It helped us to distinguish between gospel-centered parenting and preference-exalting parenting. Gospel-centered parenting sees the truths of Jesus Christ’ life, death, and resurrection and the scriptures as the primary focus and principles that shapes all of parenting. This outlines the purpose of a family, how the mission of God is accomplished as a family, and how the family is to interact with one another, the church, and the world. It informs the principles, attitudes, discipline and education for children in parenting.

Preference-exalting parenting agrees with gospel-centered parenting but typically goes beyond that to define the exact methods that must be followed to accomplish all that parenting entails. This happens when homeschooling parents are ostracized as culture-fearing super-protective parents and this also happens when people interpret the scriptures admonition to educate in the Lord to only mean classical Christian education condemning those who choose public school.

As my kids have grown and the schooling conversation has entered our lives, it’s felt like we had our first baby all over again. Questions, our convictions and desires,  along with other people’s convictions and preferences were coming at us. Can you be a Christian parent and send your child to public school? Does being a Christian parent mean homeschooling or private Christian schooling?

It has been a challenging process of asking and exploring these questions theologically, practically, and discussing these ideas with a number of other people and families. It has become clear that many people want to exalt their way of schooling as the perfect way to follow Christ and be a Christian parent, but God does not spell out a perfect method of schooling.

Christian parents are tasked with the responsibility to educate their children in the scriptures, the gospel of Jesus Christ and develop them to be able to maturely encounter a world that increasingly doesn’t believe the same truths.

The education of a child plays into this task tremendously, so parents must explore and examine the best route for their child, their family, and themselves for schooling. There is not just one option for Christian families and the church must be more open and ready to equip families to enjoy the benefits and tackle the challenges of each.

As each Christian family decides how to educate their child, the gospel of Jesus Christ gives them the freedom to have confidence in their choice without condemnation of those who do not choose the same as them. When a church is filled with families who have confidence in their families approach to education, they can be a collection of families who collaborate for the holistic flourishing of the children in the church and in their city.

Not One, but Many Schooling Options for Christian Families

There are predominantly 5 major options for a Christian family when approaching education. Each of them has their challenges in seeking to follow Christ, but the church should encourage, and needs, gospel-centered families in every single option. The mission of the church is to display and declare Jesus to every sphere of life and schooling is one of those spheres.

Currently, here are the 5 options I see:

  1. Private School
  2. Private Christian School
  3. Public School
  4. Homeschooling
  5. Charter School

We spent a year exploring these different options before enrolling Eli in public school here in New York City and it’s been amazing, but it hasn’t been without its challenges.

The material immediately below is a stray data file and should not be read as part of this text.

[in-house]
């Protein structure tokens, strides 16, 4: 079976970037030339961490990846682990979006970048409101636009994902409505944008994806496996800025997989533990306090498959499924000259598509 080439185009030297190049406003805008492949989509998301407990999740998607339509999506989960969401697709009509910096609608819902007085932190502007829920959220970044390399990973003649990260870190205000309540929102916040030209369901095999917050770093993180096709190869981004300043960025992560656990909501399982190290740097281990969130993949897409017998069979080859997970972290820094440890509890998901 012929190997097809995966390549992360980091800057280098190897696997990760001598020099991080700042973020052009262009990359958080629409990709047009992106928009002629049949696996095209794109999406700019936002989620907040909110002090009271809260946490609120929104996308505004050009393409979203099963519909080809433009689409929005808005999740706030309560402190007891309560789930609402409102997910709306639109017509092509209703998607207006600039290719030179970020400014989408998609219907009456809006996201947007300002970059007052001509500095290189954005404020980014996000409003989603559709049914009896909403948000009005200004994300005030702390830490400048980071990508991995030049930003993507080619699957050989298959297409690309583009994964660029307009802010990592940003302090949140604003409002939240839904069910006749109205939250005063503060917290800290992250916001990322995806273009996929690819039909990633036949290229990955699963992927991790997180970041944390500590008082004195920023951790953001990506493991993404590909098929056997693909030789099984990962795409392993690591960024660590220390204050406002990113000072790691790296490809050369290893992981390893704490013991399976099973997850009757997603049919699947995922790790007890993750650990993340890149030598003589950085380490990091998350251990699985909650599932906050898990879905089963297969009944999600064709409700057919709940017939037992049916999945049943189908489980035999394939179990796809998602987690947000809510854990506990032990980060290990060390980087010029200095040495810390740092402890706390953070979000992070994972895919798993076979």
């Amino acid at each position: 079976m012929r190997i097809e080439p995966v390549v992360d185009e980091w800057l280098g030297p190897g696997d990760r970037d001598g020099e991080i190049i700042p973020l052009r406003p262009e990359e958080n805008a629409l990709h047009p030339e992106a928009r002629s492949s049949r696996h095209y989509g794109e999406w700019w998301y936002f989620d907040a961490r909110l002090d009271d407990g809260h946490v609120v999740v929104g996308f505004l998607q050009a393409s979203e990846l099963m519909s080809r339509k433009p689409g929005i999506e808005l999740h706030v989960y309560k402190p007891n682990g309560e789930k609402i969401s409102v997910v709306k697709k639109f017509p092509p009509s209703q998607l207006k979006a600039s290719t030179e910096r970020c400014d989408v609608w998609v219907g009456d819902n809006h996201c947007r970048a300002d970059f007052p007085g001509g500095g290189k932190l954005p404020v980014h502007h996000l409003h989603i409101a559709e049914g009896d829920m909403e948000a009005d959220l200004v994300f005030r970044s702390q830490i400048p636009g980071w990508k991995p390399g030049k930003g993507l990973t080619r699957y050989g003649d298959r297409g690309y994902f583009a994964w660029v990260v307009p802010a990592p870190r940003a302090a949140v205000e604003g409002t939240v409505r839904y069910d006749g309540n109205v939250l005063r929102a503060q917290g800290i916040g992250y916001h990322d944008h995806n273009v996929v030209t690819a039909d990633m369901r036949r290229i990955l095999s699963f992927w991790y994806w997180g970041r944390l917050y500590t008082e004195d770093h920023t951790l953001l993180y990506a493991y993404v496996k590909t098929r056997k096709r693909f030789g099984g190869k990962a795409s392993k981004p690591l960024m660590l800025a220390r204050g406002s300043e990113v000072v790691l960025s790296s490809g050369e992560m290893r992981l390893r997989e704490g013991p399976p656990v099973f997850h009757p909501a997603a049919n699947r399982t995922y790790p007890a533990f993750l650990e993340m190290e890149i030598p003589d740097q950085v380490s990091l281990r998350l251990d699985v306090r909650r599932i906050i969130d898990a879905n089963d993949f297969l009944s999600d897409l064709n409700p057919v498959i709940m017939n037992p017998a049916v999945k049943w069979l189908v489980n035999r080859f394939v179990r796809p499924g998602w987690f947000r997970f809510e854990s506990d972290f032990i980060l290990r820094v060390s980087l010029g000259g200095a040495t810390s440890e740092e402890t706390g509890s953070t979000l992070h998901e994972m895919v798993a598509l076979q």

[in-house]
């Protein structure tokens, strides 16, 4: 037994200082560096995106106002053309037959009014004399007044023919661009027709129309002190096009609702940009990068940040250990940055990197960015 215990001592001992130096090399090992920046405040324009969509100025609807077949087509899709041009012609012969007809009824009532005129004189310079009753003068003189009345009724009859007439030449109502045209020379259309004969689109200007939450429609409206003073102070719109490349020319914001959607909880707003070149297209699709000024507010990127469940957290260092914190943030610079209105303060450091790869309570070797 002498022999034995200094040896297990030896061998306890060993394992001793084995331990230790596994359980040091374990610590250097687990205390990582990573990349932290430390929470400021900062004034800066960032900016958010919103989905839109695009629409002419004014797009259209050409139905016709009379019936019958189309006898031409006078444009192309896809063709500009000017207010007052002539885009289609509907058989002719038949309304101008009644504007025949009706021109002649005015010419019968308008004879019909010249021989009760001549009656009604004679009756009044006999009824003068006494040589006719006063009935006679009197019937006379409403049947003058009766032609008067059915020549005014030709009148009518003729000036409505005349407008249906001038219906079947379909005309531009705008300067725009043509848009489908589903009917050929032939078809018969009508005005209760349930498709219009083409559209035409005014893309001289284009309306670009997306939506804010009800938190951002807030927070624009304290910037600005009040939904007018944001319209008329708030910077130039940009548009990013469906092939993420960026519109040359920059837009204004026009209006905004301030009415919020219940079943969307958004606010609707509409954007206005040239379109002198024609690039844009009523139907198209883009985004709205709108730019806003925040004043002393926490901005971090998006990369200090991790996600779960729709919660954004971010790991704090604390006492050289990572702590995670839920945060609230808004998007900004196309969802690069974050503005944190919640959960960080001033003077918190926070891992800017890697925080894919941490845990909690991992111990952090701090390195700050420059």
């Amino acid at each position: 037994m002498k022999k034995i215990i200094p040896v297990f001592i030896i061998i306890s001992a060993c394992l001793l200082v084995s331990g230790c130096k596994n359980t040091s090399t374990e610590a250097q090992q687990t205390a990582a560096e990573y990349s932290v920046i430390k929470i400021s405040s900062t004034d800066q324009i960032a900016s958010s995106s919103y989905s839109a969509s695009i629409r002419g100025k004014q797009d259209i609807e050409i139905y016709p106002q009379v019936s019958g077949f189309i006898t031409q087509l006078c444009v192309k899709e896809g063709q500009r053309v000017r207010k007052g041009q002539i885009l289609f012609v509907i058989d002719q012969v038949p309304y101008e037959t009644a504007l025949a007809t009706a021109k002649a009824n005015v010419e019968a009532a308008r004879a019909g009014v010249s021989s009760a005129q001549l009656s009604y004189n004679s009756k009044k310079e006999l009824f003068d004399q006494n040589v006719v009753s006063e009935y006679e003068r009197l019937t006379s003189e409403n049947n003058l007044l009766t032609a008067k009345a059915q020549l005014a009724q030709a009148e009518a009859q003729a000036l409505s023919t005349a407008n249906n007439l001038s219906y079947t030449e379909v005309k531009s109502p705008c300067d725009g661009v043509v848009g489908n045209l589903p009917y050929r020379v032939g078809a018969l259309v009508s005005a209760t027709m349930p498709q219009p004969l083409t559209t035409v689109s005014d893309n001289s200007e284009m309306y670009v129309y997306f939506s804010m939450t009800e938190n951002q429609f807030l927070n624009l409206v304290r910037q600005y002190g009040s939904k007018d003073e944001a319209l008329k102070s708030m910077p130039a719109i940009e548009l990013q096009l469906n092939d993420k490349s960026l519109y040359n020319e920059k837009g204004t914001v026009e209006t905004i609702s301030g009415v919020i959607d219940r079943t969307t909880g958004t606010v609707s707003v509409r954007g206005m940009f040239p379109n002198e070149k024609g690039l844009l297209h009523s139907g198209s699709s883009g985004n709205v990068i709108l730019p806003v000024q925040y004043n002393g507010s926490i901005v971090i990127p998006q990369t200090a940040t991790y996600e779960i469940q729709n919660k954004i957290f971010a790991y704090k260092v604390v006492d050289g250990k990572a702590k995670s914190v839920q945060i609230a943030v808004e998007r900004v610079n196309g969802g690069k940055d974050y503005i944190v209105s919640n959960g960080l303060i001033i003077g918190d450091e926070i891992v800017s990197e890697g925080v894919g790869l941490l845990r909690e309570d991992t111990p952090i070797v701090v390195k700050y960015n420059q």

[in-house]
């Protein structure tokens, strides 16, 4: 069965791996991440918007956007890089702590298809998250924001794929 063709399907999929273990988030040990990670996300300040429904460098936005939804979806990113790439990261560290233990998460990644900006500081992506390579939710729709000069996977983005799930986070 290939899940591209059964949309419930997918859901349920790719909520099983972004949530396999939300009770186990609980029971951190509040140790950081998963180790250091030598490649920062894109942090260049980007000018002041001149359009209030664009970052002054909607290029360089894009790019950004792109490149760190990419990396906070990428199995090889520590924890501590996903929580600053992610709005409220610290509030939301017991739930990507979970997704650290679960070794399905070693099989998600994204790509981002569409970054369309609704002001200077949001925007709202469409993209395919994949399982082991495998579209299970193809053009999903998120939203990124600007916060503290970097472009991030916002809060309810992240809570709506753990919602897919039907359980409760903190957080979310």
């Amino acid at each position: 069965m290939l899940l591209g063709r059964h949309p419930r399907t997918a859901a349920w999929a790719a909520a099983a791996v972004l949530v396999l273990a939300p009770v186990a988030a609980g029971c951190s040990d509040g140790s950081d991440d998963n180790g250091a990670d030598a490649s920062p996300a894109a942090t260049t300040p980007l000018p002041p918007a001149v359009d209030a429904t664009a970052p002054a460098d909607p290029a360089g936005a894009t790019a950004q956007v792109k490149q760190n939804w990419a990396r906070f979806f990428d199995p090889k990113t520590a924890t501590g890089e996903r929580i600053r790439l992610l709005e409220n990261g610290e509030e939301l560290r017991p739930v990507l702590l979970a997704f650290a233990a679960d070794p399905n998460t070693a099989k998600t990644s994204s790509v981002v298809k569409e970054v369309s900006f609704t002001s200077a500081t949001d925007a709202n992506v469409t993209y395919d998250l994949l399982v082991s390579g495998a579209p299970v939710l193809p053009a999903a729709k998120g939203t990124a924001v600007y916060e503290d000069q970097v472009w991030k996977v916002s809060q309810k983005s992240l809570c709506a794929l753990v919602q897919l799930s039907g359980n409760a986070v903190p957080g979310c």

I’m hoping to discuss the benefits and challenges for gospel-centered parenting that each of these options present another time.

Here’s the major challenge and the most necessary thing for a church community to encourage for families. Families need to be encouraged to have confidence in their schooling choice without condemning others and families need to collaborate for holistic flourishing.

Confidence without Condemnation

There have been times when I have felt condemned and even seen as foolish for sending my child to public school, as if I’m failing them in their spiritual journey by sending them to public school. I also know that others families have felt condemned by me because of our confidence in sending our children to public school.

I’ve seen too many Christian parents that seem almost embarrassed about their schooling choice, whatever it may be, and that needs to change. Families should be confident in the direction and vision they have for their families to be educated and their families to embody Jesus in every environment.

Without confidence, condemnation will be felt and conveyed, but confidence provides the freedom to communicate the motivations for the schooling options. This sets you free from the need to exalt your choice above others and the ability to acknowledge and understand others’ choices.

Collaboration For Every Holistic Flourishing

Since each schooling options provides its unique challenges, I imagine the beauty of collaboration among families. Imagine the homeschooling families sharing their wisdom in teaching their children scriptural truths being shared with families of children who only have a few hours every night and weekends to do so because of school outside the home.

Imagine public, charter, and private school families inviting their homeschooling friends to share in the social and missional benefits they lack from schooling at home.

I see great benefit, encouragement, and empowerment in families with confidence in their schooling choice seeking to collaborate for the benefit of their children. The gospel of Jesus Christ calls us to be an alternative community in our way of living, but also to be that community in the midst of people who believe differently than we do.

For families, the way we educate our children has implications for our ability to embody the gospel to one another and to the world around us. We have a responsibility to our kids, but also to our neighbor’s kids so we must take that corporate responsibility to seek the holistic flourishing of our families and the families of our city.


Filed under Church Life, Parenting